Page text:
Recently, I was upstairs in my room getting ready when I hear Ev yell out for help because our dog has eaten his cereal. It’s one of those mornings, so I get annoyed and go downstairs. As I turn the corner to say something, Ev says “Mom, you look beautiful! You put a dress on? I like it.” Naturally, my annoyance goes away and I hug my little one and tell him how sweet he is and how nice something like that is to hear. His words made me stop whatever it was I was going to say and just help him get more cereal and think of ways to keep the food away from the dog.

The next day, Ev and I were in the kitchen. We were just about to walk out the door. I had my back to him, filling my to-go mug with coffee, when I hear a crash. I turn around and Ev has knocked the dog food bowl over (which he has done many times, intentionally).

“Why did you do that?” I asked, clear irritation in my voice.

I walk out to get our coats and when I come back Ev is on his hands and knees picking up the dog food.

“Mom, will you help me clean this up?” My irritation melts.

“Sure. Thanks, Ev, for cleaning this up. That is a good choice.”

Then Ev says, “I knocked it over accidently. I wasn’t trying to be bad.”

I think my eyes started to well up. It was the sweetest, most sincere voice. It did not even sound like he was being defensive. It was very matter-of-fact, like “Chill, mom. It was an accident and I’ll just clean it up.” I immediately felt remorseful over getting upset with him. I hate that I responded the way that I did. It makes me feel even worse that I could have hurt Ev’s feelings. I don’t think I did, but I could have.

I don’t like feeling bad and more importantly, I don’t like when my son feels bad. I know that I cannot be on point, positive and treat every moment like a learning moment experience because that is just not reality. But I do think I can try harder.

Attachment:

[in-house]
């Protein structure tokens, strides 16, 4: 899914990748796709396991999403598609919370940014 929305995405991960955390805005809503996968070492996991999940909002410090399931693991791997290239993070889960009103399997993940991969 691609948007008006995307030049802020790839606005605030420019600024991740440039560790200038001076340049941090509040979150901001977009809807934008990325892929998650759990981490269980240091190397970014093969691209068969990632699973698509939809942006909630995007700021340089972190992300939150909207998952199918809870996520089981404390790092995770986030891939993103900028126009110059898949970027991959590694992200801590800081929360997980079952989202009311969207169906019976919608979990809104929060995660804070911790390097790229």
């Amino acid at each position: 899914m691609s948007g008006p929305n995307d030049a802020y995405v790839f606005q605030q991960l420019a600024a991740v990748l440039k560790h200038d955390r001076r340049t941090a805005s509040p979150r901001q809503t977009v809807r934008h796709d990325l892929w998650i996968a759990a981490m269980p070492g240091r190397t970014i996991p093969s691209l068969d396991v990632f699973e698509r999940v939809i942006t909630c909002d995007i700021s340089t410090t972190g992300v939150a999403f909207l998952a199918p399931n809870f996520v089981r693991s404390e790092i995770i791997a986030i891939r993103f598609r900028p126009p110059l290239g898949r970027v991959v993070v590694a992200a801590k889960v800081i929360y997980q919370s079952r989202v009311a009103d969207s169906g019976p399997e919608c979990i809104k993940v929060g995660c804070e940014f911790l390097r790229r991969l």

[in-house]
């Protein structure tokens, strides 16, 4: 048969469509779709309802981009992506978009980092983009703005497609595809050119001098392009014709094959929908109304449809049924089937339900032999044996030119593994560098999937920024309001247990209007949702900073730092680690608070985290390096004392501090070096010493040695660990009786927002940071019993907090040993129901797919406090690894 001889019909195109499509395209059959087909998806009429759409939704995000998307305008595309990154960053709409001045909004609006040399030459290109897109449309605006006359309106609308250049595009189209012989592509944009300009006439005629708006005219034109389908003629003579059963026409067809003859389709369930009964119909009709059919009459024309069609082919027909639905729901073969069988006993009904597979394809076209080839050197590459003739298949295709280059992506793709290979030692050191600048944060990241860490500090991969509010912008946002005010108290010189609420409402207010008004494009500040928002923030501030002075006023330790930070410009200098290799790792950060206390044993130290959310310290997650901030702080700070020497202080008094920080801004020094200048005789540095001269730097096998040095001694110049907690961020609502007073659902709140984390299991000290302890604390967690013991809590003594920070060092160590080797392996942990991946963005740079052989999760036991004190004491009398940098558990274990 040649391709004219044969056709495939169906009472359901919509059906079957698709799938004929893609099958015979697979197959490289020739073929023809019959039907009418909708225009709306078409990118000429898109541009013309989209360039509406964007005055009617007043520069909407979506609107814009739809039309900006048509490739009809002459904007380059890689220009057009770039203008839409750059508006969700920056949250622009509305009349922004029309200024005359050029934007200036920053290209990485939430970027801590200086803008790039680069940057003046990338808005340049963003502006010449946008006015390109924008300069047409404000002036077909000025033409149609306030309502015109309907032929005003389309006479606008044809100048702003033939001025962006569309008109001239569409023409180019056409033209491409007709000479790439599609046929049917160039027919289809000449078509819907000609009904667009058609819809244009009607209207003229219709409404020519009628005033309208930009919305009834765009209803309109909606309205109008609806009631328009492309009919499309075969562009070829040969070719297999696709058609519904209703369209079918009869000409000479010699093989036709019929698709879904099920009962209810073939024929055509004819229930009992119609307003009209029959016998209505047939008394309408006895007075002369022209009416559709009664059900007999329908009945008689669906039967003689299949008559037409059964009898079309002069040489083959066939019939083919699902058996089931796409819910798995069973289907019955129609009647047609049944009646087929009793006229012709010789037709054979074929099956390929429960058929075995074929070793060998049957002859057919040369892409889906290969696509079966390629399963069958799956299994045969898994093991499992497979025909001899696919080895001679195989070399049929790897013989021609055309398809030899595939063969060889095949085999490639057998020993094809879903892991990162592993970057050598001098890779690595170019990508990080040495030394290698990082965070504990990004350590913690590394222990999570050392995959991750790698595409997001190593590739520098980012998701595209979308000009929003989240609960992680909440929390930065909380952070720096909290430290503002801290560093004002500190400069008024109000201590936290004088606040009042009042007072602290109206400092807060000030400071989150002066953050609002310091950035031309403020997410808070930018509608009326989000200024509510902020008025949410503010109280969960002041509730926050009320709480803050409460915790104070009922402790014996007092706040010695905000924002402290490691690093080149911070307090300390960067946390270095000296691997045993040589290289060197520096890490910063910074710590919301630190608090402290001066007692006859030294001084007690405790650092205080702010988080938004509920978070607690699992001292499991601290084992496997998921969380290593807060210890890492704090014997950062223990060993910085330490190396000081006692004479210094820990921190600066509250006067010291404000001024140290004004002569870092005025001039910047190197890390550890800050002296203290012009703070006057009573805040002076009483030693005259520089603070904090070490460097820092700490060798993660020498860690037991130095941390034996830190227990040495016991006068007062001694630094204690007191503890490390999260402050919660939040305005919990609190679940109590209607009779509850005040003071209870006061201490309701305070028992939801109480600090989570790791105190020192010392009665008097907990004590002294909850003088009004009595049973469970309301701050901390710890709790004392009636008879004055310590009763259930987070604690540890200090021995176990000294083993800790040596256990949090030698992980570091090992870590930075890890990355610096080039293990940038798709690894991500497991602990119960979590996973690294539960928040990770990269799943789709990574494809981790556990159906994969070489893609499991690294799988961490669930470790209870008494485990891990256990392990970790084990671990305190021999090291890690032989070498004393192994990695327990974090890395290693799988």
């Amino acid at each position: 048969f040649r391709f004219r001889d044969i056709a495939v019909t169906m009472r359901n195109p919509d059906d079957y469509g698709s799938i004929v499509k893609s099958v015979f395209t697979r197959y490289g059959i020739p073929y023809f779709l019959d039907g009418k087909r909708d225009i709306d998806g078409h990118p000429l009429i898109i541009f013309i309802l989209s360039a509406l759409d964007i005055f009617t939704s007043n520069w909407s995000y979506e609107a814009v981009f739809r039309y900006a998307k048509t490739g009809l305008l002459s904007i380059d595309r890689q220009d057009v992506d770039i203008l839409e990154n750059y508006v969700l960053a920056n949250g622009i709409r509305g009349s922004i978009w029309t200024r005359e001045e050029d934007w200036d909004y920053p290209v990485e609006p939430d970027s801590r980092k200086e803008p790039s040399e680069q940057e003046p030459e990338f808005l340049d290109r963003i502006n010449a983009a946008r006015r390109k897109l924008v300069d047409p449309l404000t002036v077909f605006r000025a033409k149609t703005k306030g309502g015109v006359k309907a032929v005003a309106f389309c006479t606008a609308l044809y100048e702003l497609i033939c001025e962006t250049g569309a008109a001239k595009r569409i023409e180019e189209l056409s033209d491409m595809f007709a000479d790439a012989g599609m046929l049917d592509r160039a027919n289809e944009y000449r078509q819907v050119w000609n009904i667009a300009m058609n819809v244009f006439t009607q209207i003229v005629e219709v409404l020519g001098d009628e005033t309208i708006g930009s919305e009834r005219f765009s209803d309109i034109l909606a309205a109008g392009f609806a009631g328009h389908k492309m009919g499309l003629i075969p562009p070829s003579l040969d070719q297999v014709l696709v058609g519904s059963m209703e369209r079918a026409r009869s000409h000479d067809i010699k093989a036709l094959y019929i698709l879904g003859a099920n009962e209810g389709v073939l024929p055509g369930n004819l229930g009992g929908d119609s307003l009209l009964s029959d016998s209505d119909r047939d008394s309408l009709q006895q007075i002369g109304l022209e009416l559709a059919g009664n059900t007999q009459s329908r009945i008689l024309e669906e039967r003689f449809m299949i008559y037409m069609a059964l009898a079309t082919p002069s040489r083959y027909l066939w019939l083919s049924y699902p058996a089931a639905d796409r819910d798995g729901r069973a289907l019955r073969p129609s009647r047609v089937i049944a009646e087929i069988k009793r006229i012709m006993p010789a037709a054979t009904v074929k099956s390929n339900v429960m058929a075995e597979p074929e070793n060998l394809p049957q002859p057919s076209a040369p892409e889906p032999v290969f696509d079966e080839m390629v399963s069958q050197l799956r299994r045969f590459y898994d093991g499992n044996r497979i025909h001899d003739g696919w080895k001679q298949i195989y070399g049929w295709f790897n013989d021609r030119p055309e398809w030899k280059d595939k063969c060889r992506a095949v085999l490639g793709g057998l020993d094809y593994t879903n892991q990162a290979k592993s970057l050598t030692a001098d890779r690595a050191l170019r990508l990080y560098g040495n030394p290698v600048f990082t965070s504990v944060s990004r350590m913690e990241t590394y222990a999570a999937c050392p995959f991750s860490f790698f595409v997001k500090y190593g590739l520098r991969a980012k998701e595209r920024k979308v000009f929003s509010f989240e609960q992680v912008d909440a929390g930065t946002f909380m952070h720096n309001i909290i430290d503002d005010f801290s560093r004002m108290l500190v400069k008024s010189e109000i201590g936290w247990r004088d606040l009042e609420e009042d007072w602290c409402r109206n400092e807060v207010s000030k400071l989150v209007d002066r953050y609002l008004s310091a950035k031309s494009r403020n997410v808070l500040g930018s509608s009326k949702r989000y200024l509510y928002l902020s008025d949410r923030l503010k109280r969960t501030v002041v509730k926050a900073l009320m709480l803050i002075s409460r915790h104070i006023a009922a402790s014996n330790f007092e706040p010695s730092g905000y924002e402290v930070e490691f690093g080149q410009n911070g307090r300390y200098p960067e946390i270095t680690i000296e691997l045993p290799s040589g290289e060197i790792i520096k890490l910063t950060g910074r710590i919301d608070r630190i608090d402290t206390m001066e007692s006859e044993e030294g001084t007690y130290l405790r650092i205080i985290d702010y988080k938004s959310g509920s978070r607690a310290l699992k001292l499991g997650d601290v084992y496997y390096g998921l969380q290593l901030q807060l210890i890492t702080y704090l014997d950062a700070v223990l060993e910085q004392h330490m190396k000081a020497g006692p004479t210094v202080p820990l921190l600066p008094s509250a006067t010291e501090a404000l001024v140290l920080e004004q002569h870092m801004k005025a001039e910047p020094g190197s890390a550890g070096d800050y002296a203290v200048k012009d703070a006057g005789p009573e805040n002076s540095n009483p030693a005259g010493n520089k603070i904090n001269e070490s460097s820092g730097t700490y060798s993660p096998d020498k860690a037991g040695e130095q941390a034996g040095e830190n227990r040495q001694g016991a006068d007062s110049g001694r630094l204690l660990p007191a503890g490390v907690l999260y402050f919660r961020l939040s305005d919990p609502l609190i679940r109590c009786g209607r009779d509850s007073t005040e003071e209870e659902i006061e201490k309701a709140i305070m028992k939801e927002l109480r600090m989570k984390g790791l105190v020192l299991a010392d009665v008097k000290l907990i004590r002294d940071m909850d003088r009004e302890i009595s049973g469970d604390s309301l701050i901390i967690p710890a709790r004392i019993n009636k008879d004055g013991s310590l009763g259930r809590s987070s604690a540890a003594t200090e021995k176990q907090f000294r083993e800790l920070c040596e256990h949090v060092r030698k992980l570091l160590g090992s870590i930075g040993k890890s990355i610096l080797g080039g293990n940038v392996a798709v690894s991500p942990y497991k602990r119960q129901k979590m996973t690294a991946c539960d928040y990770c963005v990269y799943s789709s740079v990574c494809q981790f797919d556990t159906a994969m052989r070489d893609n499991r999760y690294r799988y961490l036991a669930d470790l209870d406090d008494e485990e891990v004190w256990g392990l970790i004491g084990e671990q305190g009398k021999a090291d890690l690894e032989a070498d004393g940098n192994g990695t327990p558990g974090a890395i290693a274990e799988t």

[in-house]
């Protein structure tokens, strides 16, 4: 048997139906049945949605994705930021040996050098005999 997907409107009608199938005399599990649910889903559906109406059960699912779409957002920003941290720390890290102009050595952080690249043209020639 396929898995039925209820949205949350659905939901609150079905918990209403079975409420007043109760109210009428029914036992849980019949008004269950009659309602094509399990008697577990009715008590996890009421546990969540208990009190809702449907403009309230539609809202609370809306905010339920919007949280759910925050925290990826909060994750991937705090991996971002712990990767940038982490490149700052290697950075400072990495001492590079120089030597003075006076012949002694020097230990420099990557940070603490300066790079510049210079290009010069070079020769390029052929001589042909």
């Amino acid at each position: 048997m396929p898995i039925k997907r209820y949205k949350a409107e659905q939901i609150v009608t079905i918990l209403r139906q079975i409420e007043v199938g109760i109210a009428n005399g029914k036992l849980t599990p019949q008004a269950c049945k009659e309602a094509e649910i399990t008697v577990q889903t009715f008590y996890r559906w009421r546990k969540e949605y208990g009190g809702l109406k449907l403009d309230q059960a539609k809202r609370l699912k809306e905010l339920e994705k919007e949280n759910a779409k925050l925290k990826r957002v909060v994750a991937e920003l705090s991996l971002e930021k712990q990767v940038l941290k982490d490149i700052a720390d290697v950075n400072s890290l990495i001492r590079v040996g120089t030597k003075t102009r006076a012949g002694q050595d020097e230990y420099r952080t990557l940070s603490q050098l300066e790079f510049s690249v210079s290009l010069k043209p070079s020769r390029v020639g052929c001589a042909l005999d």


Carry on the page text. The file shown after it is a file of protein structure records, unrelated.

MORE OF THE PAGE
So maybe tomorrow I’ll wake up earlier.


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My Baby’s Not a Baby Anymore

What do you do when your baby isn't a baby anymore?There was a moment a few weeks ago when Miss E woke in tears for the second time in a night, when I crawled out of bed to cuddle her and nurse her and stroke her hair. I remember thinking, as I’ve thought for months and months now since we decided we couldn’t let her cry, that soon enough she wouldn’t want me in the night anymore. She’d be a grown girl who takes a few deep breaths when she wakes from a bad dream, a girl who’d know that the sun rises in a few hours and the scary things don’t seem so scary by the light of day.

I thought to myself, I bet the last time she nurses will come and go and I won’t know until after it’s over that… it’s over.

Miss E has slept through the night for the last week, which is absolutely unheard of. A night here and there, sure, but twelve hours, night after night, without a squeak of protest? It’s crazy. Now I’m waking wanting her and expecting her to want me, too, but she doesn’t. We both roll over, tug the covers, sigh and sleep again without the smell of the other in our noses.

Within the last month or two she’s nursed less and less, at first only before bed, once in the night, and again in the morning. Then she was too ready to go-go-go in the morning, and then a cuddle and a cup of milk – which I was having to offer anyway, so diminished was my supply – would satisfy her at bedtime. I began bringing a cup of water with me when she woke in the night, anticipating the inevitable weaning, and while sometimes she would take it, she would often still tug at the collar of my pajama top, signing for milk, and I would oblige her. And then she stopped asking. And then she stopped waking up.

It happened just the way I thought it would, and somehow, I’m still a little surprised. And a lot sad.

It’s only been at night that I can really imagine my baby girl as a baby. When she is half-asleep, she is vulnerable, she clings to me, she is inarticulate in all but the language of pressing close, snuffling and settling and sleeping again in the space between my shoulder and neck. At night her little body rests and remembers a day of exploring, tumbling, running, of pushing my hands away because she can do it herself, thank you, and if I must watch, could I please do it from over there? But at night my arms are made for bearing the weight of her dreams. At night she’s needed me still in the ways that are most familiar to me, because they are the first ways I learned how to be needed, the ways she taught me.

And now she is so big, and so fearless, but still so skillful. She is showing me new ways of being needed, new ways of being loved. I tell myself it is okay to mourn for a little bit her vanished, littler self. But only for a little bit. I need to conserve my energy to chase a toddler.